Esophageal cancer developed in a radiated field: can we reduce the risk of a poor prognosis cancer?

Publicato: Maggio 23, 2017

Articoli Scientifici

Esophageal cancer developed in a radiated field: can we reduce the risk of a poor prognosis cancer?

Marina Schena 1, Angelo F. Battaglia 1, Fernando Munoz 2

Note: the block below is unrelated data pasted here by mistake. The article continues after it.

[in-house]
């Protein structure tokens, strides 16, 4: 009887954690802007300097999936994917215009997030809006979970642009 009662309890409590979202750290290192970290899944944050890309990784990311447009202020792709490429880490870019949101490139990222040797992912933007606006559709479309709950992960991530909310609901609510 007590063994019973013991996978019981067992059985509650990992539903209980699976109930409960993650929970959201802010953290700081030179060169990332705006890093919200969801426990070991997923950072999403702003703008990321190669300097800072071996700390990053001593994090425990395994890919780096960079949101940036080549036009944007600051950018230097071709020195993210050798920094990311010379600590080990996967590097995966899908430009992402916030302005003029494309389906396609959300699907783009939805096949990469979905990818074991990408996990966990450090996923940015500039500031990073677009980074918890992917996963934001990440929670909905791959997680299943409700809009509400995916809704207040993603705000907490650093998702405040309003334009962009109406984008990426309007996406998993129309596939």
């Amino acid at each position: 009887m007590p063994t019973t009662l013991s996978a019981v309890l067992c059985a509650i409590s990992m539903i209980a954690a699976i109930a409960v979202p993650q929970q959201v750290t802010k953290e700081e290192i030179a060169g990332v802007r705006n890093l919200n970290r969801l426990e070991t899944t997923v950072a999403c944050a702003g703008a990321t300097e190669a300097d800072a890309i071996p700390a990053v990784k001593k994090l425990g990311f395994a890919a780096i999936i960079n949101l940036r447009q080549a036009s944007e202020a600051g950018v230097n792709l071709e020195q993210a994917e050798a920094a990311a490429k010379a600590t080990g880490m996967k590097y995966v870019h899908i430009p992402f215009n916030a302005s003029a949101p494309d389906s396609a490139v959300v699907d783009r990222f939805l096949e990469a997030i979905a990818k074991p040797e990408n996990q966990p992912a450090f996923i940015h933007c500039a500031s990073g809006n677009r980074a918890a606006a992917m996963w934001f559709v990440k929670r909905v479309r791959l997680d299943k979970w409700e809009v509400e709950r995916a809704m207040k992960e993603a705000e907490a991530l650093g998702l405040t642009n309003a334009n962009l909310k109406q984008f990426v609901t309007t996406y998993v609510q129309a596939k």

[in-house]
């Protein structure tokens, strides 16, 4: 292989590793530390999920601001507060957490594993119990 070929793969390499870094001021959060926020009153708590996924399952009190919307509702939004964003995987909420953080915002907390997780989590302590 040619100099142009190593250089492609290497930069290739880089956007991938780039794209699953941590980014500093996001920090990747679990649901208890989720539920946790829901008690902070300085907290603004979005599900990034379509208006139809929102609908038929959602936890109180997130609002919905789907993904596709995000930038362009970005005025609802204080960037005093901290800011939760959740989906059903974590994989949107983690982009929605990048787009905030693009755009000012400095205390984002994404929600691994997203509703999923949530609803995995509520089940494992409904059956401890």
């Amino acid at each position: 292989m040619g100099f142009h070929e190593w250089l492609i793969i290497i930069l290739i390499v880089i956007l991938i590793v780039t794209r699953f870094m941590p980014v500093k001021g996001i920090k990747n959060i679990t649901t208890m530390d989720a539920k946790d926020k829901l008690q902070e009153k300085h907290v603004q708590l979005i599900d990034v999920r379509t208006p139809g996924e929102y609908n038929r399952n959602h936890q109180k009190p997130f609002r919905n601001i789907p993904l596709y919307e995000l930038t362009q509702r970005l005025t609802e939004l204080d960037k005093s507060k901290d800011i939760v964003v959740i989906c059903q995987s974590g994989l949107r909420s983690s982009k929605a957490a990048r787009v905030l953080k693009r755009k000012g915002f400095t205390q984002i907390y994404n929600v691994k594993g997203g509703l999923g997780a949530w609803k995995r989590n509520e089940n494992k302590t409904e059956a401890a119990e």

Treatment options for patients with clinically localized cancer diagnosis include radiation therapy and chemotherapy. Each option is associated with side effects. Progress in cancer therapy has increased multimodality approach such as chemoradiotherapy, and patient’s life expectancy as well. However aggressive treatments and prolonged survival may cause growing concern about late effect of treatments. An important complication for patients submitted to combined approaches is the potential development of a second primary cancer (SPC). Theappearance of SPCs is considered a late radiation effect only if it fits certain predetermined criteria. Some of these criteria include the timing of SPCs development (>5 years after radiation), the origin from tissues within the irradiated fields and the different histopathological features compared to primary tumors (1,2). The process of radio-carcinogenesis is not clearly understood, and accurate risk models do not exist; the best data for radiation-induced carcinogenic risk come from A-bomb survivor studies, although these are subject to big limitations (3). Carcinogenesis risk after radiotherapy seems to be highest for tissues receiving even low doses (≤6 Gy) (4). However, there seems to be a tissues-specific dose-response relationship for radiocarcinogenesis, whit radiation-induced sarcomas developing in tissues receiving higher doses (30 to 60 Gy) and carcinomas induced in tissues receiving much lower doses (5,6). Both the integral dose to normal tissue and its dose distribution therefore influence the risk.

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